These problems all come back to the importance of leadership. Effective leaders are responsible for reinventing the way teams and employees operate – promoting growth and collaboration. Not only will their work be more efficient, but their levels of happiness within the workplace will also increase, which is essential to the longevity of the field. Of course, there is not one simple solution, but starting at the top of each organization is necessary. Once leadership starts making changes for its people, cybersecurity organizations can start operating at their best and fullest capacities. Some changes may require only quick fixes, but additional gradual initiatives that break down silos and eliminate unnecessary solutions will make tremendous strides for the industry as a whole.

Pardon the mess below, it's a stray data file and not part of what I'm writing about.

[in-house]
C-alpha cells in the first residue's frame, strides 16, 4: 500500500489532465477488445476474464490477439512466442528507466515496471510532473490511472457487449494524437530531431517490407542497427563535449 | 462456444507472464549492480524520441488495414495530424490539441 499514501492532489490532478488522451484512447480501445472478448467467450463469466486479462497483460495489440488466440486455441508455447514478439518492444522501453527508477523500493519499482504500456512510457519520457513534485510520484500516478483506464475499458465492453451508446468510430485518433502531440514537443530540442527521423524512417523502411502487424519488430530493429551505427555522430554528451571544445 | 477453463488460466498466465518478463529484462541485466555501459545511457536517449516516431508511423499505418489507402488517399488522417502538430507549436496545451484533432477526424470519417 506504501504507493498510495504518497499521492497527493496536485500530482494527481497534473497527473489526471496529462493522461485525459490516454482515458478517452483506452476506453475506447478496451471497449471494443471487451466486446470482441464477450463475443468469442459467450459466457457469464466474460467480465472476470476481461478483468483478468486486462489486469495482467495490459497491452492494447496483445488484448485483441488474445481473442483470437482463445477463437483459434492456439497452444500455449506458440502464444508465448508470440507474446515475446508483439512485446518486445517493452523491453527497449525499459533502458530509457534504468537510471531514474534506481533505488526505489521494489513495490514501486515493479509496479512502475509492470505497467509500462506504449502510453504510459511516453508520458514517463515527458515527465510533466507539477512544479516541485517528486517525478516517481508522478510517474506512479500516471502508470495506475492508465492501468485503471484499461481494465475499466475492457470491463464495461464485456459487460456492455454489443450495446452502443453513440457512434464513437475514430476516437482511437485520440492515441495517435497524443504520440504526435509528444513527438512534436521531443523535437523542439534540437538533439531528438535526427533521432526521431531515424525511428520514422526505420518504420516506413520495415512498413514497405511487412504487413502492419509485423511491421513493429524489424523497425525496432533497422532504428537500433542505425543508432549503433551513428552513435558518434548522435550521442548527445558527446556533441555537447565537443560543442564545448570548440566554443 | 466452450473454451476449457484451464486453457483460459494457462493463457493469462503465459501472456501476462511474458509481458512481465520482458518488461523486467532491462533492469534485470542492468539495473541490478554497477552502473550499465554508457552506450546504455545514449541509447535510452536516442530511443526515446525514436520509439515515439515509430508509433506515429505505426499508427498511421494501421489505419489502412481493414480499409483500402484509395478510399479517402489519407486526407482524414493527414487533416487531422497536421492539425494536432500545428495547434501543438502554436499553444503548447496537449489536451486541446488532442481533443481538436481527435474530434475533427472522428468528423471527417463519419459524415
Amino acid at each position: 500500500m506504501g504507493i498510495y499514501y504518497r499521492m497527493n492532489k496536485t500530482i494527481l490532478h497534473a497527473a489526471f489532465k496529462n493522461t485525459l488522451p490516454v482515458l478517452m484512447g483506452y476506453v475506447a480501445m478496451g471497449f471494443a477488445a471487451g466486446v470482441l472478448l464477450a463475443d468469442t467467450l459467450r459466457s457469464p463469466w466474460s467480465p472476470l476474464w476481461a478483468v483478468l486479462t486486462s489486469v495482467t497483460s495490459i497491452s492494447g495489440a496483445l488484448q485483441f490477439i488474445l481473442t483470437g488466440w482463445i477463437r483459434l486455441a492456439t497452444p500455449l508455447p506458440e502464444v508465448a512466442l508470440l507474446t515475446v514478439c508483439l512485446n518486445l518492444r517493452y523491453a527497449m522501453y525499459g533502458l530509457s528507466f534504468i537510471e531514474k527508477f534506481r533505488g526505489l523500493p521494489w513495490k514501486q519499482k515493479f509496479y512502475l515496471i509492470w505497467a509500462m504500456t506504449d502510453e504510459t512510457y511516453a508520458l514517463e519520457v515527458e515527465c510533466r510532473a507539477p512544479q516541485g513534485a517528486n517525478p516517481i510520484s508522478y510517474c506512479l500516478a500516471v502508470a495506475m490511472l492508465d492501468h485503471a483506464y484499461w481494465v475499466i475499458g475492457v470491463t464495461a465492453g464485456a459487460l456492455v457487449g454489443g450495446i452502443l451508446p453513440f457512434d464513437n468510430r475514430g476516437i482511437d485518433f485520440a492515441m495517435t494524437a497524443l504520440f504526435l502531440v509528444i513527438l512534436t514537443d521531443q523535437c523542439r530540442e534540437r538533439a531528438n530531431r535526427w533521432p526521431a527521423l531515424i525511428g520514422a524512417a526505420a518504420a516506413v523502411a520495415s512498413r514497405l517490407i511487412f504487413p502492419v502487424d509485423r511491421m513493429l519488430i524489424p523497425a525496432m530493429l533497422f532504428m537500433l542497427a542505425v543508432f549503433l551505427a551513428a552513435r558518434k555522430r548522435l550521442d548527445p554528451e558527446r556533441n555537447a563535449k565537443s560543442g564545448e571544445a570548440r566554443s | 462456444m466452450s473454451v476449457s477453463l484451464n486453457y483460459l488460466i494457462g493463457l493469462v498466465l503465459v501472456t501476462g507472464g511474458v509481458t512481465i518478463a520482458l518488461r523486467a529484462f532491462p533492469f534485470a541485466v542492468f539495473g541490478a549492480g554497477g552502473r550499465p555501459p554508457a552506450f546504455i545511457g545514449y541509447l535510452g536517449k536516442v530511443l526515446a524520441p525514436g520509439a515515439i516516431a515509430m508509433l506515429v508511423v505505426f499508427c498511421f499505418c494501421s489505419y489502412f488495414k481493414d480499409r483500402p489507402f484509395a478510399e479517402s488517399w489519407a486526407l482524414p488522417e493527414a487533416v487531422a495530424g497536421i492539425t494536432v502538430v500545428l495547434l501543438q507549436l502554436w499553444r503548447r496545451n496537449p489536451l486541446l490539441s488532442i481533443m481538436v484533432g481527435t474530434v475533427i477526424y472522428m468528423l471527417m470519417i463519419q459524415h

A career in cybersecurity doesn’t have to be scary. In fact, they are very rewarding, fulfilling a role that has a massive impact on society at large. So many people have great potential to offer this industry, and there is a resounding demand for them. When put to use in the right environment, these untapped skills can be fostered and ultimately contribute to making a real societal change in this world. ‘Cyberlandia’ is not only achievable, but it is absolutely necessary to the future of cybersecurity. Once this optimal level of trust and safety is reached, cyber professionals will be able to thrive and reach their full potential, thus bringing us many steps closer to closing the oh-so ‘spooky’ workforce gap and turn what at times may feel like a field of screams into a field of dreams.
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Executive Director of Cyber Protection Solutions, Raytheon Intelligence & Space